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Capacity-building in environmental risk assessment and post-release monitoring of LMOs: current status, priority needs and future capacity-building measures

Online conference: 3–28 November 2008

This conference is now closed. All previous posts are available for reading by following the links below:

Conference background

At its first meeting, the Conference of the Parties serving as the meeting of Parties to the Cartagena Protocol Biosafety (COP-MOP) established a Coordination Mechanism to, inter alia, facilitate interaction and exchange information, views and ideas on different topics and emerging issues and to facilitate the sharing of knowledge, experiences, good practices and lessons learned.

At the third coordination meeting of Governments and organizations involved in implementing and/or funding biosafety capacity-building activities, which was held in February 2007 in Lusaka, Zambia, participants identified environmental risk assessment and post-release monitoring of LMOs among the top priority areas in which urgent capacity-building support and further guidance are needed by many countries. The participants agreed to discuss, at the fifth coordination meeting, the specific capacity needs and priorities, the current status, the experiences gained and lessons learned and propose forward-looking strategies for enhancing capacity-building in these two areas.

At the fourth coordination meeting, which was held 11 - 13 February 2008 in New Delhi, India, the Secretariat was requested to organize, prior to the fifth meeting, an online conference to allow for an initial sharing of experiences, views and ideas on the above issues and prepare for a background paper to facilitate the face-to-face discussions at the fifth coordination meeting.


Risk assessment and post-release monitoring of living modified organisms (LMOs) are key cornerstones to achieving the objective of the Cartagena Protocol on Biosafety. The Protocol aims to contribute to ensuring an adequate level of protection in the field of the safe transfer, handling and use of LMOs resulting from modern biotechnology that may have adverse effects on the conservation and sustainable use of biological diversity, taking also into account risks to human health.

The Protocol requires Parties to make decisions on import of LMOs for intentional introduction into the environment in accordance with scientifically sound risk assessments (Article 15). Risk assessment should be carried out to identify and evaluate the potential adverse effects of LMOs on biological diversity in the likely receiving environment, taking also into account risks to human health. The Protocol also requires Parties to adopt measures for preventing adverse effects and for managing risks identified by risk assessments (Articles 16). Post-release monitoring of LMOs is one such important measure and is aimed to enable relevant authorities to detect or predict indirect or unforeseen adverse effects of LMOs and take appropriate measures in a timely manner.

Risk assessment and post-release monitoring of LMOs are technical undertakings that require specialised knowledge, skills and technical resources, including expertise in different scientific and technical fields, appropriate infrastructure, access to relevant data and information and adequate financial resources. However, one of the major impediments to the effective implementation of the Protocol is that many developing countries and countries with economies in transition currently lack the necessary capacities to effectively carry out or review risk assessments and post-release monitoring of LMOs. This limitation has been recognised in different reports and fora including the Conference of the Parties serving as the meeting of the Parties to the Protocol (COP-MOP). For example, the Action Plan for Building Capacities for the Effective Implementation of the Protocol, adopted by the first meeting of the COP-MOP in decision BS-I/5, and revised in decision BS-III/3, identifies risk assessment and risk management as among the 15 key areas that require urgent action. Also, in their first regular national reports on the implementation of the Protocol, most countries highlighted the importance of capacity-building in the field of risk assessment and risk management.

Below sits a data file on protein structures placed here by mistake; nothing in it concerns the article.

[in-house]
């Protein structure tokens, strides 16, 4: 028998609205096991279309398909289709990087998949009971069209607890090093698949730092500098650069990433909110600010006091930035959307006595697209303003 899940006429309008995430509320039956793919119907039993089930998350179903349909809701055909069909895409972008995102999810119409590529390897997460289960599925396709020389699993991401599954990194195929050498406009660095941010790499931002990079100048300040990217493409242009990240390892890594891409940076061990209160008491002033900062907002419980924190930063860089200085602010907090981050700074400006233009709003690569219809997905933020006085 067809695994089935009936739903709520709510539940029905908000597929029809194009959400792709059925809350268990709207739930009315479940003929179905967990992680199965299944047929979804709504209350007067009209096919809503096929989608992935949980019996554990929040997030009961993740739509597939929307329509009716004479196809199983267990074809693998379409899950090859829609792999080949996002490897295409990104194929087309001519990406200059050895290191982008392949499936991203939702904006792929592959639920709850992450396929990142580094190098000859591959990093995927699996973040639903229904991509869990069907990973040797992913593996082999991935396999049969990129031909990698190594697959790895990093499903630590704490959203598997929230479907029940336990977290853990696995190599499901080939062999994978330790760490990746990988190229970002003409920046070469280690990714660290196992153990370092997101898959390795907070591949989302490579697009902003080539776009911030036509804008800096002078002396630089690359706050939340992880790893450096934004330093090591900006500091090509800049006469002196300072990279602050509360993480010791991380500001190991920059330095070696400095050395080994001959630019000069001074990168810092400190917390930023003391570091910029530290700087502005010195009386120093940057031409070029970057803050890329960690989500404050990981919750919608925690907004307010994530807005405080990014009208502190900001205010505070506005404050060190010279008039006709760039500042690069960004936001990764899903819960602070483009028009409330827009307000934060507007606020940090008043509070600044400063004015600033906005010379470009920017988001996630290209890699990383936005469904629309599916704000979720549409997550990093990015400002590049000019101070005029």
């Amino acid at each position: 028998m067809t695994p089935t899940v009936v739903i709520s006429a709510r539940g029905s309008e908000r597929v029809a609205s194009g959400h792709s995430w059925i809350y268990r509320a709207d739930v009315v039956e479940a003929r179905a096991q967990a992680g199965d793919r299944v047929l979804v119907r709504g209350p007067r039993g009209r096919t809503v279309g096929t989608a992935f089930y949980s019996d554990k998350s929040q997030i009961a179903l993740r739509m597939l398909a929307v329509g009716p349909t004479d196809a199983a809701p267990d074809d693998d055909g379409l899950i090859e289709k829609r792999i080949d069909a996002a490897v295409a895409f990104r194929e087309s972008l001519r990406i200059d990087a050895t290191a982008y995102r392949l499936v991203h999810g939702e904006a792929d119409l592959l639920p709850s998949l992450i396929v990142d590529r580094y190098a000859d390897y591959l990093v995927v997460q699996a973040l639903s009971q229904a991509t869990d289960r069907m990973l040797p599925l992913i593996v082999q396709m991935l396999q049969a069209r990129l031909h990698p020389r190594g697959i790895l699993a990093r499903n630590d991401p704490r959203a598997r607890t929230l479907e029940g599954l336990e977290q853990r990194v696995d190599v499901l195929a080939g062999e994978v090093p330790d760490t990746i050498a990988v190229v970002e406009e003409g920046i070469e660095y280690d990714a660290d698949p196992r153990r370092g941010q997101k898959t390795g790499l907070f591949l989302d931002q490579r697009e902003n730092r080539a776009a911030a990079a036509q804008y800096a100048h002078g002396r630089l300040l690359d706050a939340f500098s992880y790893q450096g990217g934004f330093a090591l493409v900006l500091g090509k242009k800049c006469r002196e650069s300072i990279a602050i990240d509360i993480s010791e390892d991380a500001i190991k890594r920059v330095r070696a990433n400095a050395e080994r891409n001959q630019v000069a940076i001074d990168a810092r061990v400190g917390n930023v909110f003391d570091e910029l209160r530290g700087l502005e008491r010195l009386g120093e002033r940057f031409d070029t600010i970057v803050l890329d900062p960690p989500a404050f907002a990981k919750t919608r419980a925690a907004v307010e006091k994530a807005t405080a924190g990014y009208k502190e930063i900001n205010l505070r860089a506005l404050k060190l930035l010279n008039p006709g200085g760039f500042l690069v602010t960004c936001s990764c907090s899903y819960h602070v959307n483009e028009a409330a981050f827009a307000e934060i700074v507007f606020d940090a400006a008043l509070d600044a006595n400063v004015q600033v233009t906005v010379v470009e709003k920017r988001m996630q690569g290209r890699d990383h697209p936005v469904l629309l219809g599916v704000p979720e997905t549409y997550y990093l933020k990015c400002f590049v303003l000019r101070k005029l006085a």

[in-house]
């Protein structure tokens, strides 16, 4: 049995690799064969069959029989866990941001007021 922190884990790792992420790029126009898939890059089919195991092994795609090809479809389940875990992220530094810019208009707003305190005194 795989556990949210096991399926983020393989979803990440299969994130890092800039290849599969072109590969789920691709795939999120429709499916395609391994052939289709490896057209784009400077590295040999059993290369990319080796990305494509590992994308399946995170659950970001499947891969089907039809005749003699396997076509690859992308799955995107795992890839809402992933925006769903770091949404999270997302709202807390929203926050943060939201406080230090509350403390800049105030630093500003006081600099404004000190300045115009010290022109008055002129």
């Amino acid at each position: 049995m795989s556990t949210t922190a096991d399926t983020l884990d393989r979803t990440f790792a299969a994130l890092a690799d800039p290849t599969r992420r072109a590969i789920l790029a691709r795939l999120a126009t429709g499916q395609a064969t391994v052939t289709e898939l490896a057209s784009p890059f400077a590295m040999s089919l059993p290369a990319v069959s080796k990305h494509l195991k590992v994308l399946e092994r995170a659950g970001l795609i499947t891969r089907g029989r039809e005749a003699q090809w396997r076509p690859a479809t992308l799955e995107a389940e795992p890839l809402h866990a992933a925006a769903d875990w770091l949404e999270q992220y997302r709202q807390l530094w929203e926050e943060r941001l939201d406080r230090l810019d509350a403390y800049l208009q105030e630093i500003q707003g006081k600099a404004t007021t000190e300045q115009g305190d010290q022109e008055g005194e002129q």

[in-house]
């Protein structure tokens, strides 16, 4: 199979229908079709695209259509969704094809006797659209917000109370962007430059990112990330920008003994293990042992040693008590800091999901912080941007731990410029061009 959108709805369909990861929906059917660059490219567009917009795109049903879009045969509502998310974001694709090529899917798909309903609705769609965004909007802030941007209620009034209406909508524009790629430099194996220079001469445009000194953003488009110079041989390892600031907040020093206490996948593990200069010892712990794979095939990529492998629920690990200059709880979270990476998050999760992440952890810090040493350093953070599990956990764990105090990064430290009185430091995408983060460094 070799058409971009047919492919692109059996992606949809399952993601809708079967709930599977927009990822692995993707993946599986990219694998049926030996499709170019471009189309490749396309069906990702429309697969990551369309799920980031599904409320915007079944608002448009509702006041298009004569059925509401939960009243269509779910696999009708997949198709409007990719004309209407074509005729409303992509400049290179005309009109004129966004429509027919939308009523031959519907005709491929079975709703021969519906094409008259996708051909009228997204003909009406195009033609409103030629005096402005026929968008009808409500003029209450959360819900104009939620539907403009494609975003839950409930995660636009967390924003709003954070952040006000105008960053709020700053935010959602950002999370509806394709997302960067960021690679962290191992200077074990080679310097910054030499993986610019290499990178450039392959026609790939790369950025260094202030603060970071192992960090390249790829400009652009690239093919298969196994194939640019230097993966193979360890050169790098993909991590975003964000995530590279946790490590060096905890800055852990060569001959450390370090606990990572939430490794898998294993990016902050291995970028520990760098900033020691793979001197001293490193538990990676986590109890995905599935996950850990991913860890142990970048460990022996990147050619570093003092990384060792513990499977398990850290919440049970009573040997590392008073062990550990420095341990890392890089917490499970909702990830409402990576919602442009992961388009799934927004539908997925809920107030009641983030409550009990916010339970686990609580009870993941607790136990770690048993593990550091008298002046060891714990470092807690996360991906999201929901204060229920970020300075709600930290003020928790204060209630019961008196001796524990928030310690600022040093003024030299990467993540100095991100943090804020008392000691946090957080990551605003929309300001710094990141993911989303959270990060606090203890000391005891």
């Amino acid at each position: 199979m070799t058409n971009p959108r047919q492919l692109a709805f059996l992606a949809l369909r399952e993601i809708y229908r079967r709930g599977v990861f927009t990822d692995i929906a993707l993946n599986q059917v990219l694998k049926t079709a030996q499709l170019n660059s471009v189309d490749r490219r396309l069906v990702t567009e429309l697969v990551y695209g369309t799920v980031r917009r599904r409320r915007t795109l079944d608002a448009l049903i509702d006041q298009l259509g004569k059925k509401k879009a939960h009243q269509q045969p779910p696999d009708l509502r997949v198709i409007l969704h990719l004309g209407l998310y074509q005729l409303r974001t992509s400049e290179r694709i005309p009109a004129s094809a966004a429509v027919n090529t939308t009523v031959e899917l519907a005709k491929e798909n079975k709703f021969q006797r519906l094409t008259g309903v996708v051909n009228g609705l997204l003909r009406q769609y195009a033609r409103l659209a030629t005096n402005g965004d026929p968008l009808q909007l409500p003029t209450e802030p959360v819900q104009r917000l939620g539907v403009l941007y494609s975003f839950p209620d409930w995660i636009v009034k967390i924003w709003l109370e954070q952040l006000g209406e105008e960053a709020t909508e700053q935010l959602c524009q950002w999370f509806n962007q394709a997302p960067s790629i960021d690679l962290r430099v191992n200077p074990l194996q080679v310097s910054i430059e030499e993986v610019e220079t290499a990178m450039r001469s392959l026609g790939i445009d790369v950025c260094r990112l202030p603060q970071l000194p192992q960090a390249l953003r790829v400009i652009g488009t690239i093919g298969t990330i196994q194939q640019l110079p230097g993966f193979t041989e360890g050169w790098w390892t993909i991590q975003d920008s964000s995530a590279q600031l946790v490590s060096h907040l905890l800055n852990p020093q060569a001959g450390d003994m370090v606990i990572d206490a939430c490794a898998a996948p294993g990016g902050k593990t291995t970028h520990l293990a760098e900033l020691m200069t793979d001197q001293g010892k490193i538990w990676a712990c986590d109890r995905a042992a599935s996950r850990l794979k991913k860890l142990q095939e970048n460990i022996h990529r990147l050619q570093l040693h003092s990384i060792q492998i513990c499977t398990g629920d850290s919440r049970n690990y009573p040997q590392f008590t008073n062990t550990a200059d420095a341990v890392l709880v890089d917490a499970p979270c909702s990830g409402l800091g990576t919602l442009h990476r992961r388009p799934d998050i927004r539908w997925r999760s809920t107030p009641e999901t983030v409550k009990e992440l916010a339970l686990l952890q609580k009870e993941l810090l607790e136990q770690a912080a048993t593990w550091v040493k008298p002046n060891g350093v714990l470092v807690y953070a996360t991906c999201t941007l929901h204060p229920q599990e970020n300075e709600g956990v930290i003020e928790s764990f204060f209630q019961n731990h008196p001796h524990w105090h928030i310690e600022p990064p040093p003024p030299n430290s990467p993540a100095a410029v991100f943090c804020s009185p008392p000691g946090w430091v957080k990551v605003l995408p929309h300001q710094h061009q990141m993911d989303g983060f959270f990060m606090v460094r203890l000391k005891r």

At its meeting held 15-18 November 2005 in Rome, the Ad Hoc Technical Expert Group (AHTEG) on Risk Assessment, which was established by the second meeting of the COP-MOP, identified a number of areas where limitations in capacity may be an impediment to the effective implementation of the risk assessment provisions of the Protocol at the national level as well as where capacity-building activities may be particularly important. These relate to human resource capacity, information and infrastructure needs. The AHTEG also identified some possible measures and activities to improve risk assessment capacities including:

  1. hands-on training in specific aspects of risk assessment,
  2. promotion of academic training and education programs,
  3. establishment of networks of risk assessment experts,
  4. improvement of infrastructure/facilities, @ support for local biosafety research and
  5. sharing of risk assessment information.